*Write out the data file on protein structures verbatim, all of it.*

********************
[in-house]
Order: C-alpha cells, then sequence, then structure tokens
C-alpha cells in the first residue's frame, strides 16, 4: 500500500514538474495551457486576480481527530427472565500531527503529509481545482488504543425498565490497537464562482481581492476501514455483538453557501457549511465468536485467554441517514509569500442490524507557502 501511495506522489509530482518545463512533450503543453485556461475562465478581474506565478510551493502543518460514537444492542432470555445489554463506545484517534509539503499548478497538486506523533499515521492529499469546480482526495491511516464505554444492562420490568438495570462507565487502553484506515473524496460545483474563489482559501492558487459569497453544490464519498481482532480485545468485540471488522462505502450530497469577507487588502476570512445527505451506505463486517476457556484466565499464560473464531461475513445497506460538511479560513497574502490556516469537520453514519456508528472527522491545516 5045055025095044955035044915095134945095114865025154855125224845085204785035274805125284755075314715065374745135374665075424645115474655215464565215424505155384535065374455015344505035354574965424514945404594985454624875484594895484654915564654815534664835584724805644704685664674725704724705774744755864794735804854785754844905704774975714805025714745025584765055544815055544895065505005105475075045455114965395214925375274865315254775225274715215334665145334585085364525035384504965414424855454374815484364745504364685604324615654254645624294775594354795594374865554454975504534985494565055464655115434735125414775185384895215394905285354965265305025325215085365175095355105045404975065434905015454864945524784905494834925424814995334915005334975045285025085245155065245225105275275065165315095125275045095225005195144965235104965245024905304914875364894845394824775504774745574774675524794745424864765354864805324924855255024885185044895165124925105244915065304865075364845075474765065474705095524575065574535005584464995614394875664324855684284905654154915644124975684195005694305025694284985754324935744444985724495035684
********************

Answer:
[in-house]
Order: C-alpha cells, then sequence, then structure tokens
C-alpha cells in the first residue's frame, strides 16, 4: 500500500514538474495551457486576480481527530427472565500531527503529509481545482488504543425498565490497537464562482481581492476501514455483538453557501457549511465468536485467554441517514509569500442490524507557502 501511495506522489509530482518545463512533450503543453485556461475562465478581474506565478510551493502543518460514537444492542432470555445489554463506545484517534509539503499548478497538486506523533499515521492529499469546480482526495491511516464505554444492562420490568438495570462507565487502553484506515473524496460545483474563489482559501492558487459569497453544490464519498481482532480485545468485540471488522462505502450530497469577507487588502476570512445527505451506505463486517476457556484466565499464560473464531461475513445497506460538511479560513497574502490556516469537520453514519456508528472527522491545516 5045055025095044955035044915095134945095114865025154855125224845085204785035274805125284755075314715065374745135374665075424645115474655215464565215424505155384535065374455015344505035354574965424514945404594985454624875484594895484654915564654815534664835584724805644704685664674725704724705774744755864794735804854785754844905704774975714805025714745025584765055544815055544895065505005105475075045455114965395214925375274865315254775225274715215334665145334585085364525035384504965414424855454374815484364745504364685604324615654254645624294775594354795594374865554454975504534985494565055464655115434735125414775185384895215394905285354965265305025325215085365175095355105045404975065434905015454864945524784905494834925424814995334915005334975045285025085245155065245225105275275065165315095125275045095225005195144965235104965245024905304914875364894845394824775504774745574774675524794745424864765354864805324924855255024885185044895165124925105244915065304865075364845075474765065474705095524575065574535005584464995614394875664324855684284905654154915644124975684195005694305025694284985754324935744444985724495035684